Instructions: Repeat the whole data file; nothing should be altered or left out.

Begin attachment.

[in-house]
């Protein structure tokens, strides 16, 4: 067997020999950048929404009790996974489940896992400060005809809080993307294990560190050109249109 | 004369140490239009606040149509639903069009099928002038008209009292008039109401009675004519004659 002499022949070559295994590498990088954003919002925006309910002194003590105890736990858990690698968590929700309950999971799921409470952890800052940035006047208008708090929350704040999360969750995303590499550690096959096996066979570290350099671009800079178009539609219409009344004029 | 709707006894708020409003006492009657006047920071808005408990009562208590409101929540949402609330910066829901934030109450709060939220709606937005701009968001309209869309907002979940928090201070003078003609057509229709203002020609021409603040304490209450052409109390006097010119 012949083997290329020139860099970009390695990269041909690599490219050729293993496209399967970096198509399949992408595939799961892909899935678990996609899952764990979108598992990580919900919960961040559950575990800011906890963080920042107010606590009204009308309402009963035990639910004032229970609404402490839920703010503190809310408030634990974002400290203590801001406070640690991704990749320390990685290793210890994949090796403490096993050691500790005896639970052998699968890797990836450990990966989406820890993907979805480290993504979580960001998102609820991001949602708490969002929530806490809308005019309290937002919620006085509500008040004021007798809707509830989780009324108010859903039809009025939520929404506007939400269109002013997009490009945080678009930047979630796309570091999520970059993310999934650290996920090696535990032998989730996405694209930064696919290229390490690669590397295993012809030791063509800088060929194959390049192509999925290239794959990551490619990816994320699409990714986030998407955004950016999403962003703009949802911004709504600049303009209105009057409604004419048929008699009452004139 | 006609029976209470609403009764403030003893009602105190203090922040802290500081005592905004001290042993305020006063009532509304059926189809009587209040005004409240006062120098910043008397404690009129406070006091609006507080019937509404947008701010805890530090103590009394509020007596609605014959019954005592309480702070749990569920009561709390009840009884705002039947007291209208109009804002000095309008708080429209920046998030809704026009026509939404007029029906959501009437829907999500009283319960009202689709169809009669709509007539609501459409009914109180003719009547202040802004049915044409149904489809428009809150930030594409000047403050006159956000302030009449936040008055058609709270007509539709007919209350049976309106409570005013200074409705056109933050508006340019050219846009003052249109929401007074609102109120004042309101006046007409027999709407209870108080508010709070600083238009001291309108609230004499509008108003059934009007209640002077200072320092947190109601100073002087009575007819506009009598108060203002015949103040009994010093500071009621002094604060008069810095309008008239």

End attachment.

[in-house]
């Protein structure tokens, strides 16, 4: 067997020999950048929404009790996974489940896992400060005809809080993307294990560190050109249109 | 004369140490239009606040149509639903069009099928002038008209009292008039109401009675004519004659 002499022949070559295994590498990088954003919002925006309910002194003590105890736990858990690698968590929700309950999971799921409470952890800052940035006047208008708090929350704040999360969750995303590499550690096959096996066979570290350099671009800079178009539609219409009344004029 | 709707006894708020409003006492009657006047920071808005408990009562208590409101929540949402609330910066829901934030109450709060939220709606937005701009968001309209869309907002979940928090201070003078003609057509229709203002020609021409603040304490209450052409109390006097010119 012949083997290329020139860099970009390695990269041909690599490219050729293993496209399967970096198509399949992408595939799961892909899935678990996609899952764990979108598992990580919900919960961040559950575990800011906890963080920042107010606590009204009308309402009963035990639910004032229970609404402490839920703010503190809310408030634990974002400290203590801001406070640690991704990749320390990685290793210890994949090796403490096993050691500790005896639970052998699968890797990836450990990966989406820890993907979805480290993504979580960001998102609820991001949602708490969002929530806490809308005019309290937002919620006085509500008040004021007798809707509830989780009324108010859903039809009025939520929404506007939400269109002013997009490009945080678009930047979630796309570091999520970059993310999934650290996920090696535990032998989730996405694209930064696919290229390490690669590397295993012809030791063509800088060929194959390049192509999925290239794959990551490619990816994320699409990714986030998407955004950016999403962003703009949802911004709504600049303009209105009057409604004419048929008699009452004139 | 006609029976209470609403009764403030003893009602105190203090922040802290500081005592905004001290042993305020006063009532509304059926189809009587209040005004409240006062120098910043008397404690009129406070006091609006507080019937509404947008701010805890530090103590009394509020007596609605014959019954005592309480702070749990569920009561709390009840009884705002039947007291209208109009804002000095309008708080429209920046998030809704026009026509939404007029029906959501009437829907999500009283319960009202689709169809009669709509007539609501459409009914109180003719009547202040802004049915044409149904489809428009809150930030594409000047403050006159956000302030009449936040008055058609709270007509539709007919209350049976309106409570005013200074409705056109933050508006340019050219846009003052249109929401007074609102109120004042309101006046007409027999709407209870108080508010709070600083238009001291309108609230004499509008108003059934009007209640002077200072320092947190109601100073002087009575007819506009009598108060203002015949103040009994010093500071009621002094604060008069810095309008008239």